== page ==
READ MORE: Here are six NASA lunar landing sites visible in plain sight on Moon

Almost 50 years later to the day, NASA has asked those who remember watching the Moon landing to share their fond memories.

According to the space agency, hundreds of people have so far reflected on Apollo 11, their stories shared online as part of an audio series dubbed NASA Explorers: Apollo.

Fifty years ago, we all watched together


The US space agency said: “NASA Explorers: Apollo examines the cultural and scientific legacy of the Moon, while also considering what’s next for our future space missions.”

The incredible initiative is available online via Apple Podcasts, SoundCloud, Google Play, Facebook Watch and Youtube.

Below are some of the most fascinating Apollo 11 stories from the public, featured in the four-episode podcast.

READ MORE: What was NASA’s last mission to the Moon?

Moon landing: NASA Apollo 11 Moon landing poll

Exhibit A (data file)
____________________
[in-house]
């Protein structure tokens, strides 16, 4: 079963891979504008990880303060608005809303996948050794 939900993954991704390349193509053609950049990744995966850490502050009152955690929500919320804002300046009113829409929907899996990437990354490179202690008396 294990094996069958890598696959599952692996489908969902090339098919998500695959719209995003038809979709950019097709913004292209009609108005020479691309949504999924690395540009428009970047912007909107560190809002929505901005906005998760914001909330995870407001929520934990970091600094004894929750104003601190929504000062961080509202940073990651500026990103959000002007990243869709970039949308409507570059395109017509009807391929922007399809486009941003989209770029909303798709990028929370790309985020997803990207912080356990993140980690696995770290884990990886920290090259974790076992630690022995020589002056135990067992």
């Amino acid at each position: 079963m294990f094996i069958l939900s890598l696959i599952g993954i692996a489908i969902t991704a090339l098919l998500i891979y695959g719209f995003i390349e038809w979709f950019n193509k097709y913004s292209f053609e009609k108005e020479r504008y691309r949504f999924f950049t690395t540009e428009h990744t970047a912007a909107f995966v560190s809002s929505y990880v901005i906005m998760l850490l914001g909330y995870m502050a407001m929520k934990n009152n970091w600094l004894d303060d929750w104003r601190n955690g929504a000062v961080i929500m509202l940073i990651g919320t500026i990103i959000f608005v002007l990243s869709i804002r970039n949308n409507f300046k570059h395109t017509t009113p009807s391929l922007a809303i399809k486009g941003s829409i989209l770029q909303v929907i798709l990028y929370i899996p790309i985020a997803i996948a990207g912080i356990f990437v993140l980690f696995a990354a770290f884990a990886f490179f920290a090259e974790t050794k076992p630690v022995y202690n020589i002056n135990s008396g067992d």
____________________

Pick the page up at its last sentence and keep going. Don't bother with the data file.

Moon landing poll: Around 600 million people watched Apollo 11 land on the Moon in 1969 (Image: NASA)

Moon landing: Apollo 11 launch in 1969

Moon landing: Apollo 11 launched from Cape Canaveral on July 16, 1969 (Image: NASA)

‘As it lifted off I looked over at my grandfather and he was crying’

Richie from Cathlamet, Washington, said: “When I heard Neil Armstrong say ‘one small step for a man, one giant leap for mankind’, I instantly got it.

“During my grandfather’s lifetime the practical automobile was invented, perfected, aviation was invented and perfected, space science, rocketry, computers – all of that and here he was after seeing all of that, watching human beings taking off to the Moon.